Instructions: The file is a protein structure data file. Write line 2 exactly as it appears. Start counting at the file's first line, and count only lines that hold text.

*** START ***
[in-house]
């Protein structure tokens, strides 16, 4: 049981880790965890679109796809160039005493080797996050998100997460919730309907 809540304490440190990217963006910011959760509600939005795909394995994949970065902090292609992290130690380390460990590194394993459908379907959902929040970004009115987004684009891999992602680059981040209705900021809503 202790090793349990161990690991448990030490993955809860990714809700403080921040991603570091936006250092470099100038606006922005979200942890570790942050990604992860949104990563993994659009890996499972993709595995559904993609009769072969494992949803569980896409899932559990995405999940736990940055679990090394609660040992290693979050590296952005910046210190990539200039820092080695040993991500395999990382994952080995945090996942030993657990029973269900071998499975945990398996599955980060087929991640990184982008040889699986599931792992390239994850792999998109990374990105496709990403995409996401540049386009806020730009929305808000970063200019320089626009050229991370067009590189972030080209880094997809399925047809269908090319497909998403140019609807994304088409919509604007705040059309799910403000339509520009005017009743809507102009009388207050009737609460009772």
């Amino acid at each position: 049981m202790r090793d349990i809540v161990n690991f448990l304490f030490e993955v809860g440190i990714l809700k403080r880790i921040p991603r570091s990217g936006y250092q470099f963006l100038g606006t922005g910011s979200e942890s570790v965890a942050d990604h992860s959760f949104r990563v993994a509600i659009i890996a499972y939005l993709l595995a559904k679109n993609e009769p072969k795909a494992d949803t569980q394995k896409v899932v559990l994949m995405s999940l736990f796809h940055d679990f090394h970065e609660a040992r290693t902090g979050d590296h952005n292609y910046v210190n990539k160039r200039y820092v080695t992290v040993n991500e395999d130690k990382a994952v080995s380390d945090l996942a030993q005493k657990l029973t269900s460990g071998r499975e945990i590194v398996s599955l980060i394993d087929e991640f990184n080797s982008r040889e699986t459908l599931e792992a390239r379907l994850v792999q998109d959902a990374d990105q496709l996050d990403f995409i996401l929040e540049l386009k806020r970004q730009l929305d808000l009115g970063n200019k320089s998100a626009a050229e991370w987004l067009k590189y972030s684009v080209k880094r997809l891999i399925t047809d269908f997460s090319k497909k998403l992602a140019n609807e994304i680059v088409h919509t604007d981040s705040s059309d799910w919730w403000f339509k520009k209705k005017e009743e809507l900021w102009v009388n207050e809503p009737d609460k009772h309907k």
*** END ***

């Protein structure tokens, strides 16, 4: 049981880790965890679109796809160039005493080797996050998100997460919730309907 809540304490440190990217963006910011959760509600939005795909394995994949970065902090292609992290130690380390460990590194394993459908379907959902929040970004009115987004684009891999992602680059981040209705900021809503 202790090793349990161990690991448990030490993955809860990714809700403080921040991603570091936006250092470099100038606006922005979200942890570790942050990604992860949104990563993994659009890996499972993709595995559904993609009769072969494992949803569980896409899932559990995405999940736990940055679990090394609660040992290693979050590296952005910046210190990539200039820092080695040993991500395999990382994952080995945090996942030993657990029973269900071998499975945990398996599955980060087929991640990184982008040889699986599931792992390239994850792999998109990374990105496709990403995409996401540049386009806020730009929305808000970063200019320089626009050229991370067009590189972030080209880094997809399925047809269908090319497909998403140019609807994304088409919509604007705040059309799910403000339509520009005017009743809507102009009388207050009737609460009772």